The Supplier Payment History Report indicates that Dresser-Rand initially paid a single TecLogistics invoice in the amount of $7, 306.24. This amount is supported by TecLogistics' invoice labeled "TEC3168." The Report also shows that Dresser-Rand later wired nearly $69, 000 to TecLogistics as payment for several invoices.[4] Hart testified that this large payment included a second payment of $7, 306.24 for invoice TEC3168. According to Hart, "we double paid this invoice." Hart stated that double payments occasionally happen in companies of Dresser-Rand's size, and that when this occurs, "[w]e'll typically notify the supplier and ask to have that money remitted back to us." Hart admitted, however, that Dresser-Rand did not do so in this instance, and that, to his knowledge, the overpayment had not been returned. Based on this evidence, Dresser-Rand's counsel argued to the jury, "You heard Caldwell Hart talk about that, $7, 306.24 for the breach of contract that occurred. You heard him talk about that. We paid twice, you didn't pay it back, you owe it to us."

         But, the jury was not asked to measure breach-of-contract damages by the amount by which Dresser-Rand paid an amount greater than that agreed; the jury was asked to find Dresser-Rand's "damages, if any, that resulted from TecLogistics' charging an amount greater than that agreed."[5] Although there is evidence that Dresser-Rand paid a single invoice for $7, 306.24 twice, there is no evidence that TecLogistics charged this amount twice.

         We sustain this issue and modify the judgment to delete the award of $7, 306.00 as breach-of-contract damages. We therefore do not address TecLogistics' remaining argument about these damages.[6]

         B. Fraud Damages

         Predicated on its finding that TecLogistics committed fraud against Dresser-Rand, the jury was asked to assess damages measured by "[t]he difference, if any, between the value of the services provided by Pentagon Freight Services, Inc. to TecLogistics, and the value of the services fraudulently claimed by TecLogistics to have been performed by Pentagon Freight Services, Inc." Based on this instruction, the jury assessed fraud damages of $5, 881.00.

         The fraud damages found by the jury are supported by the evidence. The jury was able to compare Pentagon's real invoices with TecLogistics' false Pentagon invoices for the same services. The uncontroverted evidence showed that in each of four invoices, TecLogistics falsely stated the amount Pentagon charged, and that Dresser-Rand paid TecLogistics' invoices containing the inflated charges. Although Pentagon charged TecLogistics a total of only $2, 300.77 for its services, TecLogistics represented to Dresser-Rand that Pentagon had charged TecLogistics a total of $8, 181.73-a difference of $5, 880.96.

         Treurniet agreed at trial that the amounts TecLogistics actually paid Pentagon are shown only in the real Pentagon invoices. She also admitted that she chose the amount TecLogistics charged Dresser-Rand for Pentagon's services and that she created the false Pentagon invoices TecLogistics sent Dresser-Rand as support for those charges. Although Treurniet also testified that she acted in accordance with the instructions of a Dresser-Rand employee, we must assume that the jury did not find her testimony credible. See Wilson, 168 S.W.3d at 819. Because we cannot say that the jury's credibility determination was itself unreasonable, we must defer to it. See id. at 820; In re J.P.B., 180 S.W.3d 570, 573 (Tex. 2005) (per curiam).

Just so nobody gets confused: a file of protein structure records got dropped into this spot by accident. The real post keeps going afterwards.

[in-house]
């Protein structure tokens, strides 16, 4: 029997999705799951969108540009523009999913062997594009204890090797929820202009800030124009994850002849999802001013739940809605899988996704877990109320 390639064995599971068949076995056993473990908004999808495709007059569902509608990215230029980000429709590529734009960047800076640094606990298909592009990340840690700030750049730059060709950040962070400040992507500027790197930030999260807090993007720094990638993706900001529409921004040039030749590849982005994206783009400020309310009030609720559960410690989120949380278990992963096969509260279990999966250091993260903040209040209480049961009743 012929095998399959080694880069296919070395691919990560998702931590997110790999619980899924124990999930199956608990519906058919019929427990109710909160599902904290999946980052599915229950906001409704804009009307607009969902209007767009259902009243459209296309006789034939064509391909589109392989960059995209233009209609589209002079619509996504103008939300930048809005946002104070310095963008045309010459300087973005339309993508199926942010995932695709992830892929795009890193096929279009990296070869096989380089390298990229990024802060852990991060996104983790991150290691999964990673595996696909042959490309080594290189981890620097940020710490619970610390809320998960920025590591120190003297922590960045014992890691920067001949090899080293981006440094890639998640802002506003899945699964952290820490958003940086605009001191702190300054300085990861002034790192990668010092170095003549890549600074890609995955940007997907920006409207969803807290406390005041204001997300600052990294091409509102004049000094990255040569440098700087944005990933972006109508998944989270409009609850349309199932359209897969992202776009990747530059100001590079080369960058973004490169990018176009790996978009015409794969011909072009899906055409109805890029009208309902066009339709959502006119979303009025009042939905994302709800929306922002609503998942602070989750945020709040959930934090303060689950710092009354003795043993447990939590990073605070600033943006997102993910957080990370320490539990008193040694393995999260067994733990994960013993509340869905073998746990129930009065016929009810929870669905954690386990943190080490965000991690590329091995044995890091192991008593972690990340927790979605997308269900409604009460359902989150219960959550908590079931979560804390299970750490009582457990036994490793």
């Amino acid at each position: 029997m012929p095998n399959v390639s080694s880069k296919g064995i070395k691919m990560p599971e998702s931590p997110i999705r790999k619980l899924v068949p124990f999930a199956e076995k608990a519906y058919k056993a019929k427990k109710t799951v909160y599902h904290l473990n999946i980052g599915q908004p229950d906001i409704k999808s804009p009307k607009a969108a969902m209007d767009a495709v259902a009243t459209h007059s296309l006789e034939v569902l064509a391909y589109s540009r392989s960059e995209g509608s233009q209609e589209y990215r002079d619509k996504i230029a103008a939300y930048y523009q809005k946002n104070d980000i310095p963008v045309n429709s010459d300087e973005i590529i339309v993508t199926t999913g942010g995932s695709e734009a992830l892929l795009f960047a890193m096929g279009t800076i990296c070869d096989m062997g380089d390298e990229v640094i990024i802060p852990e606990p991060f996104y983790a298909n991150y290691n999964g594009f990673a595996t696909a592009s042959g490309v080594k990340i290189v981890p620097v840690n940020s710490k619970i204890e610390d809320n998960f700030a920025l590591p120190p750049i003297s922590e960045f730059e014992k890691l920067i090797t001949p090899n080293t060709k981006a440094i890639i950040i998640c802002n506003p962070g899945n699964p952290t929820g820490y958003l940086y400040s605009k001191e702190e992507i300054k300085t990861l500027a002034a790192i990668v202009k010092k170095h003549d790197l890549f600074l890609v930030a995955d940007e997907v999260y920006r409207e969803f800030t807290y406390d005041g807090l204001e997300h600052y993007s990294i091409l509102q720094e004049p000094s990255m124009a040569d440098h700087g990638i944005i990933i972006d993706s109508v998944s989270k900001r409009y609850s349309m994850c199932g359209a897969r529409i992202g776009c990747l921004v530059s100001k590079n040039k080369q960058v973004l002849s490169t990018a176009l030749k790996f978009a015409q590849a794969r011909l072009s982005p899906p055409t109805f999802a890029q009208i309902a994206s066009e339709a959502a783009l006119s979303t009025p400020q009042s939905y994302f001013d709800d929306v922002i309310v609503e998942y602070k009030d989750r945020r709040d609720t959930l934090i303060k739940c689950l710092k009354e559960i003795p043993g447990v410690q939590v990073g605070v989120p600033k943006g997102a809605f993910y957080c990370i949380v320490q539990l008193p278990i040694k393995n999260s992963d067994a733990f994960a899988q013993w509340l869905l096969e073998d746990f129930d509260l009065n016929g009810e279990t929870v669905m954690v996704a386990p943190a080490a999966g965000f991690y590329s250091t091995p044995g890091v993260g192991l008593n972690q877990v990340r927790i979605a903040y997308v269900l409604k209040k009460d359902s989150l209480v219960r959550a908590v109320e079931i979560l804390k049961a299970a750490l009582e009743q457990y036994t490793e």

Despite Treurniet's admissions, TecLogistics challenges the jury's fraud findings on two grounds. First, TecLogistics argues that both the jury's fraud-liability finding and its fraud-damages finding must be reversed because damages are an essential element of a fraud claim, [7] and "speculation about possible future loss of business" is not evidence of actual damages caused by fraud. The "speculation about possible future loss of business" to which TecLogistics refers is Hart's trial testimony that if Dresser-Rand passed TecLogistics' false Pentagon invoices on to a customer, then Dresser-Rand could lose business. As a second ground for reversal, TecLogistics asserts that Dresser-Rand suffered no actual monetary loss from the false representations about Pentagon's charges because Dresser-Rand passed those charges on to its customers.

         Both arguments fail for the same reason: in reviewing the legal sufficiency of the evidence to support the fraud-damages finding, we are bound by the instructions given to the jury and by the presumption that the jury followed those instructions. See Seger, 503 S.W.3d at 407. The charge required the jury consider one measure of damages "and none other." The charge specified that Dresser-Rand's fraud damages were equal to the difference, if any, between (1) the value of Pentagon's services, and (2) the value of Pentagon's services as fraudulently claimed by TecLogistics. Thus, the jury could neither increase the resulting figure by adding the value of Dresser-Rand's possible future loss of business, nor decrease it by the extent to which Dresser-Rand was reimbursed for the inflated charges from a collateral source. Of course, the jury was also instructed to consider whether the claimed amounts were "damages . . . that resulted from such fraud." But this causation requirement also did not require the jury to deduct any recovery from another source, as a fraud victim may recover out-of-pocket damages based on the difference between the value paid and the value received. See Aquaplex, Inc. v. Rancho La Valencia, Inc., 297 S.W.3d 768, 775 (Tex. 2009) (per curiam).

         Because the evidence is legally sufficient to support the fraud damages assessed in accordance with the jury's instructions, we overrule TecLogistics' issues challenging the jury's fraud-liability and fraud-damages findings, and we affirm the portion of the judgment giving effect to those findings.

         IV. Dresser-Rand's Appeal

         In its sole appellate issue, Dresser-Rand argues that the trial court improperly refused Dresser-Rand's written request to submit its proposed jury question (and its accompanying instructions and definitions) regarding Treurniet's liability for common-law fraud. We review a trial court's jury-charge rulings for abuse of discretion. See Sw. Energy Production. Co. .v Berry-Helfand, 491 S.W.3d 699, 727 (Tex. 2016). Because Dresser-Rand intended to rely on its proposed question, instructions, and definitions, we will conclude that the trial court's refusal to submit them constitutes reversible error only if Dresser-Rand's question, instructions, and definitions (a) were raised by the written pleadings and the evidence; (b) were written ...